Press "Enter" to skip to content

Part 11 Series: Hurricane Tips for the Disabled

Hurricane season is quickly approaching. Preparing for hurricanes looks a little different for some citizens with disabilities. Caregivers play a critical role in hurricane preparedness for those with disabilities.

Planning may mean stocking up on hearing-aid batteries or keeping an emergency supply kit in a walker or wheelchair. For a child or person with autism, it may mean packing a computer game or headphones to help ease stress. It could mean showing others how to operate a wheelchair.

Here are 10 Tips On How Individuals With Disability Can Prepare For Hurricane Season, according to the FEMA website.

  • Talk with friends, families or a support network about how to stay in touch during a storm.
  • Keep phone numbers for doctors, aides, and family members on standby in a sealed waterproof bag. Ziploc type bags may work well.
  • Pack eyeglasses, contact lenses, hearing aids, and dentures in an emergency kit.
  • Ask neighbors or someone in your support circle to keep you informed.
  • Plan ahead for accessible transportation in case evacuation becomes necessary.
  • Identify the closest shelter for needed evacuations.
  • Identify which medical facilities are close to your house or shelter.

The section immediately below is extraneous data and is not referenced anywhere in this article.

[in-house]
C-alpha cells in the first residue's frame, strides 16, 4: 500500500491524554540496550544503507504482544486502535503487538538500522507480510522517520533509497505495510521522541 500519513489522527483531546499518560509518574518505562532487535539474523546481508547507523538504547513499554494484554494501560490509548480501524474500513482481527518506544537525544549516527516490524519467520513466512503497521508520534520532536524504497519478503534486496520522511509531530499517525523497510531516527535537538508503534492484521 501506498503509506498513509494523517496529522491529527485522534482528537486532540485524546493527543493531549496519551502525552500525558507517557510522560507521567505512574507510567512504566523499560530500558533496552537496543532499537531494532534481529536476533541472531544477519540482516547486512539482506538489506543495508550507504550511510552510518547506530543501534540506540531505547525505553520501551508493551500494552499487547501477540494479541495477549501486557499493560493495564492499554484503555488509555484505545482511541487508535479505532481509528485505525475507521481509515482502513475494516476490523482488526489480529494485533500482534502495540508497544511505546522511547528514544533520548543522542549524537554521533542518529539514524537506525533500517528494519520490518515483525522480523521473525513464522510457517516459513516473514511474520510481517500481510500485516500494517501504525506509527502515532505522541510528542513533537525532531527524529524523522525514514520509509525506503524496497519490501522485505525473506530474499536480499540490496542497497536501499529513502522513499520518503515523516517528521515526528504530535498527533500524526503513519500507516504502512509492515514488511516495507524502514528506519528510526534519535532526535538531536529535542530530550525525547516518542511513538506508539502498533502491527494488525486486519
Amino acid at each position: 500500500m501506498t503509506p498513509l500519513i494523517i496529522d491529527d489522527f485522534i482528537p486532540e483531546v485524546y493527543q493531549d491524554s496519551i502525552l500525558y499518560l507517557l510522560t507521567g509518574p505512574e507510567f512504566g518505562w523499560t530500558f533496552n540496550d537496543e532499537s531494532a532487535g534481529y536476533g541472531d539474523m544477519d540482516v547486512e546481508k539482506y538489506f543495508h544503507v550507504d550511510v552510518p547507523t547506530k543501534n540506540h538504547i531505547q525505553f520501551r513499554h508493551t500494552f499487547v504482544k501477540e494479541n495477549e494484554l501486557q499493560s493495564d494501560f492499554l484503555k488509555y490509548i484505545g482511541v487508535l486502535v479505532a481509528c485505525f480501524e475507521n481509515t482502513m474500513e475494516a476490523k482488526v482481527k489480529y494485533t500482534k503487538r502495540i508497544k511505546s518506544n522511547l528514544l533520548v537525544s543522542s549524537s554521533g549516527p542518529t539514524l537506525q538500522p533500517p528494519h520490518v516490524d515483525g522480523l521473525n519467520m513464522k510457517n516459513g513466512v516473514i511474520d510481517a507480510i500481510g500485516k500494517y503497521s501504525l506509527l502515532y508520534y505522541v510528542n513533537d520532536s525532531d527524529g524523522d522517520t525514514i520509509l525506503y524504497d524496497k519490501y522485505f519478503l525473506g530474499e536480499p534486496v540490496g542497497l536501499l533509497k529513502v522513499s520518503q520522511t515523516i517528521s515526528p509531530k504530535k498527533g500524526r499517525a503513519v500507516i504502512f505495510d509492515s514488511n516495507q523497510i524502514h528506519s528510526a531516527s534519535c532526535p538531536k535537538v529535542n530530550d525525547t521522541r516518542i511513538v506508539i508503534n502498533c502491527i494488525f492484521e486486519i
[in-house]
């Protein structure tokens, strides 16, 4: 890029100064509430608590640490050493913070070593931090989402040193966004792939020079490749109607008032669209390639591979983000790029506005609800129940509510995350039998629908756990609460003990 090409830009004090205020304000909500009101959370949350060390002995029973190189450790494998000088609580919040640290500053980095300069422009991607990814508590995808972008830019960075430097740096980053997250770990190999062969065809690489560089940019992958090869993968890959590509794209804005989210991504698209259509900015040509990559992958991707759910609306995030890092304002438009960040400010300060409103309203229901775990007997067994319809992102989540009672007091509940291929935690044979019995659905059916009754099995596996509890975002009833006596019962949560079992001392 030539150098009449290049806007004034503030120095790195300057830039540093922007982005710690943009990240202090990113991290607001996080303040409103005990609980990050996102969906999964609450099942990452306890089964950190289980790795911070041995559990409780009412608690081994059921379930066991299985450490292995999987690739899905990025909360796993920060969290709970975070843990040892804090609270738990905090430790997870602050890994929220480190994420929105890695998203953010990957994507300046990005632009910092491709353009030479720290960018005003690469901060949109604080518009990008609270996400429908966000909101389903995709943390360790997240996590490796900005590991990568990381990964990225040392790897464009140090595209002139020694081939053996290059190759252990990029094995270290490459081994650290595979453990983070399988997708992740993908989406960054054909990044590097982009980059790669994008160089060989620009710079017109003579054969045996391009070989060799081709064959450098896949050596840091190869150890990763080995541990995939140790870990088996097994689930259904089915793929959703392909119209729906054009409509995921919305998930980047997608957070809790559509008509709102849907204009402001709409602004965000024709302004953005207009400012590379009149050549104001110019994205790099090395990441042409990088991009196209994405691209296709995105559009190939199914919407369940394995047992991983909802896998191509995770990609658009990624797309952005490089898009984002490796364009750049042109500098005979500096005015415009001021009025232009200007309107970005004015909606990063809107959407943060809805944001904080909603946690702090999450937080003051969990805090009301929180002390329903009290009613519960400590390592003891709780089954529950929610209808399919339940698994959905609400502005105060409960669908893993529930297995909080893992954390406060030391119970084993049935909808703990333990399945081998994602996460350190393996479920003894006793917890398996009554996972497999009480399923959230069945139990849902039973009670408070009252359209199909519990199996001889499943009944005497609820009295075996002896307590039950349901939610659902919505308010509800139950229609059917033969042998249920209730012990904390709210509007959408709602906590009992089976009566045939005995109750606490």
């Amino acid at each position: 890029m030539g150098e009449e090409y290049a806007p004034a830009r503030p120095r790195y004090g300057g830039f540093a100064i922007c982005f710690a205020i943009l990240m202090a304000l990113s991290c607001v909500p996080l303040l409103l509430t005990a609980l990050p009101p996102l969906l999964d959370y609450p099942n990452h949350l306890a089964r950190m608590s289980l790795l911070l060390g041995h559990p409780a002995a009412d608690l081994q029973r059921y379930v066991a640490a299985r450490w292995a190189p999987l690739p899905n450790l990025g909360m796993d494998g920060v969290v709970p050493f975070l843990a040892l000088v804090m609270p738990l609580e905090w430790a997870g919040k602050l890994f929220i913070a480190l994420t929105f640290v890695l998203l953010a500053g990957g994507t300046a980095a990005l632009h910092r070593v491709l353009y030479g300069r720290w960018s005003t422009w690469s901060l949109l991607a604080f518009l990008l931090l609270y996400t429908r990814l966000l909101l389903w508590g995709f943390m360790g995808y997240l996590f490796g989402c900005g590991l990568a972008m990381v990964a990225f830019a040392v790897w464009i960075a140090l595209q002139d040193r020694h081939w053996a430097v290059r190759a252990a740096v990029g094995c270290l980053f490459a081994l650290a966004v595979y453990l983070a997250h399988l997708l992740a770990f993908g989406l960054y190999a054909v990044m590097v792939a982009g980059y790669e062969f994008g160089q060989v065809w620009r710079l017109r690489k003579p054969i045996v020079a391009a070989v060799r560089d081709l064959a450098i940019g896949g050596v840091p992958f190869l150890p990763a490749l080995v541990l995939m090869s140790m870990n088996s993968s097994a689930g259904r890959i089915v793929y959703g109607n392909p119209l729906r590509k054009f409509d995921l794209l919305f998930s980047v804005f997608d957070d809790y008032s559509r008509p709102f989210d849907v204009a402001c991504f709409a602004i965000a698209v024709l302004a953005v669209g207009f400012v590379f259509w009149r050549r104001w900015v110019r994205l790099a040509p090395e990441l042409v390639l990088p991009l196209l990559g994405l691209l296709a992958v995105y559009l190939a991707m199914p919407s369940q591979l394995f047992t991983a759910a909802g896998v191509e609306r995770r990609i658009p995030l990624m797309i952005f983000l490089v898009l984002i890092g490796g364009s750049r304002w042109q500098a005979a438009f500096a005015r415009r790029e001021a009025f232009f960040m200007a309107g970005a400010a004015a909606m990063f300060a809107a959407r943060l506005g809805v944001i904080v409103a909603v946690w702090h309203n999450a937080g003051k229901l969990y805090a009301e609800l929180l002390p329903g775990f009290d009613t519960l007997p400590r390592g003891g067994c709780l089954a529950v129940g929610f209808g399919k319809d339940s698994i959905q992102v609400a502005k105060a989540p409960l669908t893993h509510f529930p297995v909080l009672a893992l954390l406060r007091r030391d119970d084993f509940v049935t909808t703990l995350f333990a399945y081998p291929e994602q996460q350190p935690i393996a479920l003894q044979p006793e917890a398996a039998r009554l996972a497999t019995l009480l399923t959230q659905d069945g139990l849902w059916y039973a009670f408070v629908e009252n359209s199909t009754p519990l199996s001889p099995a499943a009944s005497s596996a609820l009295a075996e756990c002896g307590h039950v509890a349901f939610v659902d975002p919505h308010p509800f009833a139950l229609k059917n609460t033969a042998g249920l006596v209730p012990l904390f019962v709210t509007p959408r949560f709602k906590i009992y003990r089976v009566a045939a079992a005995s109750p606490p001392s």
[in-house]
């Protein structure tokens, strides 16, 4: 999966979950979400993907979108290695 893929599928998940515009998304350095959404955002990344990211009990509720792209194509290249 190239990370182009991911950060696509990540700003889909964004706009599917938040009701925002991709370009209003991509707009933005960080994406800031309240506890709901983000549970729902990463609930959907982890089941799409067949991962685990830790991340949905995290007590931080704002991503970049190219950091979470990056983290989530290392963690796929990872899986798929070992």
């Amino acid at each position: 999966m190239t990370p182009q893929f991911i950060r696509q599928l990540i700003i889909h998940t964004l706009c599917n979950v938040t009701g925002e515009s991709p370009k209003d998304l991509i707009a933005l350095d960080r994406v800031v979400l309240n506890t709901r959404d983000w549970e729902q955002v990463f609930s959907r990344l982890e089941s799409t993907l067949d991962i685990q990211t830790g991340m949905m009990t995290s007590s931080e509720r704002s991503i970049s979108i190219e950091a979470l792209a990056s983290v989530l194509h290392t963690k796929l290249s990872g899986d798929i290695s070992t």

• Wear medical alert tags or bracelets with information about healthcare needs.
  • Plan and practice for evacuation and remember to take your medical devices in a waterproof bag.
  • Have at least 10 days worth of supply, prescription medicine, copies of the prescriptions; list of all medications and dosage; list of allergies; list of dietary restrictions.
  • Makes plans for a pet, including a note for emergency responders: I have a service animal named _______, who must evacuate with me.

 

Tips For People Who Are Deaf Or Hard Of Hearing

  • Get a weather radio with text display and a flashing alert.
  • Stock up on extra hearing aid batteries and protect them with a plastic bag.
  • Carry a pen and paper to help communicate with someone who does not know sign language.
  • Have access to TTY and/or VRS.

Tips For People Who Are Blind Or Have Low Vision

  • Make sure all assistive devices that depend on electricity or batteries are working and keep your batteries in a waterproof bag.
  • Keep an emergency supply kit in a backpack attached to your walker, wheelchair, or scooter.
  • Show others how to operate your motorized wheelchair, and have a lightweight manual chair available as a backup.
  • Keep an extra cane or walker.

Related article:

https://bladenonline.com/part-9-series-blind-or-disabled-voters-have-options-to-vote-independently-during-elections/

Share:
Facebooktwitterredditpinterestlinkedinmail
Mission News Theme by Compete Themes.